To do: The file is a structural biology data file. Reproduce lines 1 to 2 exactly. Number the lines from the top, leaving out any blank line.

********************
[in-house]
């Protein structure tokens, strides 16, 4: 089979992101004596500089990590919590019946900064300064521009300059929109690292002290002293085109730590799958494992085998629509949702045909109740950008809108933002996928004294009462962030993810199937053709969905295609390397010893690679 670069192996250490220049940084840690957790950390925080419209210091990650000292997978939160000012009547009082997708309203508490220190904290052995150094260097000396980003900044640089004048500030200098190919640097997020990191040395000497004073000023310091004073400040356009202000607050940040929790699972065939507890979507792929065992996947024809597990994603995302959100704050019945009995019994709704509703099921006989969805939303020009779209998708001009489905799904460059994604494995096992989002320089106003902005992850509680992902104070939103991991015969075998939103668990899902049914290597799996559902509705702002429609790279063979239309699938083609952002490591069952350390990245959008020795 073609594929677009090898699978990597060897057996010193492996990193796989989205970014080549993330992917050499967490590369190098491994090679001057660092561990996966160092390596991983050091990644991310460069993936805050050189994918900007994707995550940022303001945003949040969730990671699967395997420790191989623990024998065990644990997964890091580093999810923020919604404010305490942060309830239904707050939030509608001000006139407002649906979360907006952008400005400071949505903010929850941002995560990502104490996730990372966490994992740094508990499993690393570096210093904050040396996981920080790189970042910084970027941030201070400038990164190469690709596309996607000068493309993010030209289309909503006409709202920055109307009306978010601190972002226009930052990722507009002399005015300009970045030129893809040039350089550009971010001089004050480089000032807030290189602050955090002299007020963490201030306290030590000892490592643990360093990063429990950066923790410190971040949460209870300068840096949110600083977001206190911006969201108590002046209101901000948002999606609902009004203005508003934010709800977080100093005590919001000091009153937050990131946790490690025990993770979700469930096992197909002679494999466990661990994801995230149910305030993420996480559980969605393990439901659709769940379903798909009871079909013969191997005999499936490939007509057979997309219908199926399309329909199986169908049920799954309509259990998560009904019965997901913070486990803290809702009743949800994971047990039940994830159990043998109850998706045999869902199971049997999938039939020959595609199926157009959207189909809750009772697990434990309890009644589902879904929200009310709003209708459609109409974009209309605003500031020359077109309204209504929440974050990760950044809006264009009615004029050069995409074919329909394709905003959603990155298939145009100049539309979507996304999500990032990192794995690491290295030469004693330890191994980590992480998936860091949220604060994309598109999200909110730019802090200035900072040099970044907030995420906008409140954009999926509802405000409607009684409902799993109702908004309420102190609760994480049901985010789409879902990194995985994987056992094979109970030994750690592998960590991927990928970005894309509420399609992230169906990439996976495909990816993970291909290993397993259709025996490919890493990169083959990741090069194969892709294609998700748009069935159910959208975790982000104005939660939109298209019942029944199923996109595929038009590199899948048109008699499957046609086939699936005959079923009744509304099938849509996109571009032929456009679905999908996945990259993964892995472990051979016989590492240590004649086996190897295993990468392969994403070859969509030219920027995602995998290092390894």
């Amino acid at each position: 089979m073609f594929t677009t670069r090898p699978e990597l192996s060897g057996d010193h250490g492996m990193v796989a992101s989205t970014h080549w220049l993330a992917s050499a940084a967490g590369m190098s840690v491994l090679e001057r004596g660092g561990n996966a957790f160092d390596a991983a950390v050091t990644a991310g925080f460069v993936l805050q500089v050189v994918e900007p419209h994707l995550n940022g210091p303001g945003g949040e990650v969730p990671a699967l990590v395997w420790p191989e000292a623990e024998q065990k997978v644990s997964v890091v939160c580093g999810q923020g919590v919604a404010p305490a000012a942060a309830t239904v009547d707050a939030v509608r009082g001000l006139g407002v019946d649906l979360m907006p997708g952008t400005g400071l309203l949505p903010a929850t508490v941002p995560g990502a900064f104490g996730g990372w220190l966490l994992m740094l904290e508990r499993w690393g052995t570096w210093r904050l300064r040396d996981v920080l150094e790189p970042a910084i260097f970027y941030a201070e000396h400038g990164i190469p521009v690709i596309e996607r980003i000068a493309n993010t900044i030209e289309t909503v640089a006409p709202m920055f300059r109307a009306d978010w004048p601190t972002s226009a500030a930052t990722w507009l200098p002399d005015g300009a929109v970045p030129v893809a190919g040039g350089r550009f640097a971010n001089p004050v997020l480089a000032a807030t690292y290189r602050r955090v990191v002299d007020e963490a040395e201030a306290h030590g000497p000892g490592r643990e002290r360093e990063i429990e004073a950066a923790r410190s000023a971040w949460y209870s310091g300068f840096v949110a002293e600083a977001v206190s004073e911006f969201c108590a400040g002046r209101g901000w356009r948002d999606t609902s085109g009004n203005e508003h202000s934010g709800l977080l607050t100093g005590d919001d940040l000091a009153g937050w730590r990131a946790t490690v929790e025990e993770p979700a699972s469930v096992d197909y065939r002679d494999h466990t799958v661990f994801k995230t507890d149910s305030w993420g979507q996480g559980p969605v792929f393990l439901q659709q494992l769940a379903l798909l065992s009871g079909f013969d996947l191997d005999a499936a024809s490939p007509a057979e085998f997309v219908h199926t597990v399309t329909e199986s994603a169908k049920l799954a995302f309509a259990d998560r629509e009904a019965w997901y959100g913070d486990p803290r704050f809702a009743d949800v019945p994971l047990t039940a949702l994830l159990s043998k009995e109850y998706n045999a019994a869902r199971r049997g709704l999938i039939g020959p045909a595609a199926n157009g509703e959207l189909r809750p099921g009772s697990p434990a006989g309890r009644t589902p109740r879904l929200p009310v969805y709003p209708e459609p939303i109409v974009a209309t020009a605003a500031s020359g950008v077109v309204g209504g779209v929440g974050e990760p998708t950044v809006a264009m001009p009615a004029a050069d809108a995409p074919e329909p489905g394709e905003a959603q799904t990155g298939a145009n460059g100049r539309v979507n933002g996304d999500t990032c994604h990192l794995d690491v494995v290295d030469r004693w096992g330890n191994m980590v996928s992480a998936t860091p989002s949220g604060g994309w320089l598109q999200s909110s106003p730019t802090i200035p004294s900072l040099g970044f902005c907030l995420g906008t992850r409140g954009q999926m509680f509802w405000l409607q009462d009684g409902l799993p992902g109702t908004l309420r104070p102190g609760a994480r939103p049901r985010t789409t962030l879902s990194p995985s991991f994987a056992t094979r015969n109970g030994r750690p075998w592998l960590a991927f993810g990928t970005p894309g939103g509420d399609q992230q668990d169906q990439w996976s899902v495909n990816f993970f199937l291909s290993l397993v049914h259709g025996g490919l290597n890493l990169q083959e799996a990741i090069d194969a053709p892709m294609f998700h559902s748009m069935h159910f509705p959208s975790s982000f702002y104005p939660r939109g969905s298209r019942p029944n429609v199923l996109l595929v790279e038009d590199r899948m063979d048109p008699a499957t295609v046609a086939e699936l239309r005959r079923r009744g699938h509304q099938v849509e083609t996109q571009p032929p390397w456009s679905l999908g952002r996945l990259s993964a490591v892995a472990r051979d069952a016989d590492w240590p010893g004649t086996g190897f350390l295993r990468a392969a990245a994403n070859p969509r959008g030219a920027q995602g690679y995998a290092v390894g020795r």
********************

[in-house]
């Protein structure tokens, strides 16, 4: 089979992101004596500089990590919590019946900064300064521009300059929109690292002290002293085109730590799958494992085998629509949702045909109740950008809108933002996928004294009462962030993810199937053709969905295609390397010893690679 670069192996250490220049940084840690957790950390925080419209210091990650000292997978939160000012009547009082997708309203508490220190904290052995150094260097000396980003900044640089004048500030200098190919640097997020990191040395000497004073000023310091004073400040356009202000607050940040929790699972065939507890979507792929065992996947024809597990994603995302959100704050019945009995019994709704509703099921006989969805939303020009779209998708001009489905799904460059994604494995096992989002320089106003902005992850509680992902104070939103991991015969075998939103668990899902049914290597799996559902509705702002429609790279063979239309699938083609952002490591069952350390990245959008020795 073609594929677009090898699978990597060897057996010193492996990193796989989205970014080549993330992917050499967490590369190098491994090679001057660092561990996966160092390596991983050091990644991310460069993936805050050189994918900007994707995550940022303001945003949040969730990671699967395997420790191989623990024998065990644990997964890091580093999810923020919604404010305490942060309830239904707050939030509608001000006139407002649906979360907006952008400005400071949505903010929850941002995560990502104490996730990372966490994992740094508990499993690393570096210093904050040396996981920080790189970042910084970027941030201070400038990164190469690709596309996607000068493309993010030209289309909503006409709202920055109307009306978010601190972002226009930052990722507009002399005015300009970045030129893809040039350089550009971010001089004050480089000032807030290189602050955090002299007020963490201030306290030590000892490592643990360093990063429990950066923790410190971040949460209870300068840096949110600083977001206190911006969201108590002046209101901000948002999606609902009004203005508003934010709800977080100093005590919001000091009153937050990131946790490690025990993770979700469930096992197909002679494999466990661990994801995230149910305030993420996480559980969605393990439901659709769940379903798909009871079909013969191997005999499936490939007509057979997309219908199926399309329909199986169908049920799954309509259990998560009904019965997901913070486990803290809702009743949800994971047990039940994830159990043998109850998706045999869902199971049997999938039939020959595609199926157009959207189909809750009772697990434990309890009644589902879904929200009310709003209708459609109409974009209309605003500031020359077109309204209504929440974050990760950044809006264009009615004029050069995409074919329909394709905003959603990155298939145009100049539309979507996304999500990032990192794995690491290295030469004693330890191994980590992480998936860091949220604060994309598109999200909110730019802090200035900072040099970044907030995420906008409140954009999926509802405000409607009684409902799993109702908004309420102190609760994480049901985010789409879902990194995985994987056992094979109970030994750690592998960590991927990928970005894309509420399609992230169906990439996976495909990816993970291909290993397993259709025996490919890493990169083959990741090069194969892709294609998700748009069935159910959208975790982000104005939660939109298209019942029944199923996109595929038009590199899948048109008699499957046609086939699936005959079923009744509304099938849509996109571009032929456009679905999908996945990259993964892995472990051979016989590492240590004649086996190897295993990468392969994403070859969509030219920027995602995998290092390894």